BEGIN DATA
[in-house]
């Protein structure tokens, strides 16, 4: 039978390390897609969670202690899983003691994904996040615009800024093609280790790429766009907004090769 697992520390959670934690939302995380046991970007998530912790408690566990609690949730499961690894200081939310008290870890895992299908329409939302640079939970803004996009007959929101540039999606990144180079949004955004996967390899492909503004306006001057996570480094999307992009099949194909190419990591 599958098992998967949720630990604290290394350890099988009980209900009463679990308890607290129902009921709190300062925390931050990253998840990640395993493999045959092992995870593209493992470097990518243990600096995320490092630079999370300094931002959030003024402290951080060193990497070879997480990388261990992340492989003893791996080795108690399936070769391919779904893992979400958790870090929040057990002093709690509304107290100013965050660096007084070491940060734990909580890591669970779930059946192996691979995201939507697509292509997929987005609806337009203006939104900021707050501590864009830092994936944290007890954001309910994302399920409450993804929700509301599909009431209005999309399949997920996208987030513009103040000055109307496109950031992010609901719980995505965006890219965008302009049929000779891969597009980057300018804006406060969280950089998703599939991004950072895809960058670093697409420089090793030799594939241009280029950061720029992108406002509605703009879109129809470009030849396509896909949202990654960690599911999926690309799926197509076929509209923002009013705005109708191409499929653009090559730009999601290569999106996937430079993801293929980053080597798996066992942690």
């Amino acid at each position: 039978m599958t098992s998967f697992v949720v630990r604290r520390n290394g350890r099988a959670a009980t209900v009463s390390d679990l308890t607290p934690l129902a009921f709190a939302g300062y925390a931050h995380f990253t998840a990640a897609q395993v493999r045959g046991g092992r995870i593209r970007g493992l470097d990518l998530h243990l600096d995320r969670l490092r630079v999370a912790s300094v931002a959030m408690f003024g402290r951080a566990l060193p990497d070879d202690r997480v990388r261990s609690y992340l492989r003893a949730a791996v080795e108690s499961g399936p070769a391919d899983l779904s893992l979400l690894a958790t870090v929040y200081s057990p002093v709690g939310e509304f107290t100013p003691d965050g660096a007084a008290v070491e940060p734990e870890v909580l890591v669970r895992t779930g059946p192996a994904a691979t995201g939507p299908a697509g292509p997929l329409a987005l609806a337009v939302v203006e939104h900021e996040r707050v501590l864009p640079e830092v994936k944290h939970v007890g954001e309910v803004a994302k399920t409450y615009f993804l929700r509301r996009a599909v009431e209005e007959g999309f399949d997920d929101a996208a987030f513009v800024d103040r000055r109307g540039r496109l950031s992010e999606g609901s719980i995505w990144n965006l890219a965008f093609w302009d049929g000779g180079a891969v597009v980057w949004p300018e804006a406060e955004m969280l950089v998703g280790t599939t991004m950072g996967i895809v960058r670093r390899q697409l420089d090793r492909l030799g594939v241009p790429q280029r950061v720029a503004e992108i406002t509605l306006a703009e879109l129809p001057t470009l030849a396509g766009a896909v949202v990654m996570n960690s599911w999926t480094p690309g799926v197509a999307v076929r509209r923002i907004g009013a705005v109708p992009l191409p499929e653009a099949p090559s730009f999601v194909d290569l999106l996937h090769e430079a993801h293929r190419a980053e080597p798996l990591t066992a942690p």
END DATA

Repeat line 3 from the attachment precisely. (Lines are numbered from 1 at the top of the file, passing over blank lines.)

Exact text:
């Amino acid at each position: 039978m599958t098992s998967f697992v949720v630990r604290r520390n290394g350890r099988a959670a009980t209900v009463s390390d679990l308890t607290p934690l129902a009921f709190a939302g300062y925390a931050h995380f990253t998840a990640a897609q395993v493999r045959g046991g092992r995870i593209r970007g493992l470097d990518l998530h243990l600096d995320r969670l490092r630079v999370a912790s300094v931002a959030m408690f003024g402290r951080a566990l060193p990497d070879d202690r997480v990388r261990s609690y992340l492989r003893a949730a791996v080795e108690s499961g399936p070769a391919d899983l779904s893992l979400l690894a958790t870090v929040y200081s057990p002093v709690g939310e509304f107290t100013p003691d965050g660096a007084a008290v070491e940060p734990e870890v909580l890591v669970r895992t779930g059946p192996a994904a691979t995201g939507p299908a697509g292509p997929l329409a987005l609806a337009v939302v203006e939104h900021e996040r707050v501590l864009p640079e830092v994936k944290h939970v007890g954001e309910v803004a994302k399920t409450y615009f993804l929700r509301r996009a599909v009431e209005e007959g999309f399949d997920d929101a996208a987030f513009v800024d103040r000055r109307g540039r496109l950031s992010e999606g609901s719980i995505w990144n965006l890219a965008f093609w302009d049929g000779g180079a891969v597009v980057w949004p300018e804006a406060e955004m969280l950089v998703g280790t599939t991004m950072g996967i895809v960058r670093r390899q697409l420089d090793r492909l030799g594939v241009p790429q280029r950061v720029a503004e992108i406002t509605l306006a703009e879109l129809p001057t470009l030849a396509g766009a896909v949202v990654m996570n960690s599911w999926t480094p690309g799926v197509a999307v076929r509209r923002i907004g009013a705005v109708p992009l191409p499929e653009a099949p090559s730009f999601v194909d290569l999106l996937h090769e430079a993801h293929r190419a980053e080597p798996l990591t066992a942690p």